- It's built fully in Groovy and takes advantage of DSLs, closures and other syntax sugar, while letting you code in java if you prefer.
- It supports JUnit and TestNG unit testing frameworks
- Instead of relying on xpath to describe the UI, it uses a UI mapping DSL
- Comes with a firefox plugin for generating UI modules called TrUMP
In this simple script we will click around the Tellurium project page. This is the Selenium version:
And now, the same test in Tellurium. Tellurium uses UI modules to describe the UI in a class that is separate from the test. Here is the UI module DSL:
And this is the Tellurium TestNG test case that uses the above module:
As you can see, the code looks very different. You will notice that the Selenium test is much shorter, but does not re-use UI elements like the Tellurium test does. Tellurium's UI mapping maps UI elements to very short element ids, which support hierarchical nesting, which can greatly simplify large tests.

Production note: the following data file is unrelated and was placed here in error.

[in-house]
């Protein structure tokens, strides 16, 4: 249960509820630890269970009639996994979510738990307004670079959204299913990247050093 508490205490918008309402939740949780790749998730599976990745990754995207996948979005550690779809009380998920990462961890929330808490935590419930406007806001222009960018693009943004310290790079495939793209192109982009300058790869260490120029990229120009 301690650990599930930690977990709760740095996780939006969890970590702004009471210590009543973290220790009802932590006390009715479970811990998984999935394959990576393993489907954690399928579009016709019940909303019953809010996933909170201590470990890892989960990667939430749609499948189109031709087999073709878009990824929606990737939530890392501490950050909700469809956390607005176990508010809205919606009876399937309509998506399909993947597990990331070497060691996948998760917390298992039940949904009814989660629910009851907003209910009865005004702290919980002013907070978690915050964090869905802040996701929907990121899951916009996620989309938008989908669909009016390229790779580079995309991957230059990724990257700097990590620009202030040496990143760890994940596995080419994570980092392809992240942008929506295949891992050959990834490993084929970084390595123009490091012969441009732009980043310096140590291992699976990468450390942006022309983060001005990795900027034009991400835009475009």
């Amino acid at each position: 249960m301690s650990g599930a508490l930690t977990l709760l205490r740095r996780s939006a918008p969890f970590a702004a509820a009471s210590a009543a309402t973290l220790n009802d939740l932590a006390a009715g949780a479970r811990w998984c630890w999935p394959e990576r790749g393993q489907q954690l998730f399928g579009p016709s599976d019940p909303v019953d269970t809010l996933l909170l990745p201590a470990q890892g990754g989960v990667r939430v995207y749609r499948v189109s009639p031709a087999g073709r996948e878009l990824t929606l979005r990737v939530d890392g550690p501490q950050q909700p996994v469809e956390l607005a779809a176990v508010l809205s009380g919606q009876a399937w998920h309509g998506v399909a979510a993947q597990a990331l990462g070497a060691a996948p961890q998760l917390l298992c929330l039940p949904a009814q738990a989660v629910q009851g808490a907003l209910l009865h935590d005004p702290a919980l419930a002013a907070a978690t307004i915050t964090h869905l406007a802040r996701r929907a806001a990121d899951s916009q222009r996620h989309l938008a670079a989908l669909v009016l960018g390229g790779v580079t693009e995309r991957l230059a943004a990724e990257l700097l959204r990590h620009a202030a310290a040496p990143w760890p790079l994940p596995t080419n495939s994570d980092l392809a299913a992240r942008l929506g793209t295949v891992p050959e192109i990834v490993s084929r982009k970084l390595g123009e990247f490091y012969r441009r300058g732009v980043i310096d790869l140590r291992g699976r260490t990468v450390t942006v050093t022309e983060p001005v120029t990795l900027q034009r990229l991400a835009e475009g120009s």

Another big and obvious advantage to UI mapping is that if your underlying html changes, you would only need to modify the UI mapping DSL, and not need to worry about the actual tests. This is where Tellurium really shines for me.
Modifing the UI maps is really simple using the TrUMP Firefox plugin. TrUMP lets you point and click on the page, and builds out the nested UI module DSL for you.
What you will need in order to use Tellurium for your project
- Tellurium 0.5.0 jar from the project downloads page
- Groovy 1.6
- Java 1.5
- TestNG or jUnit
- A read through the Tellurium Tutorial
- Install the Trump firefox plugin
The best place to go to find support is the tellurium user group. Questions are answered very fast, and it is the main reason I was able to integrate Tellurium into my functional testing strategy at work.
Also, the Tellurium team has created two videos to help you get started with the project:
Tellurium Demo Video Part I: Tellurium project and TrUMP IDE
Tellurium Demo Video Part II: Create Tellurium Test cases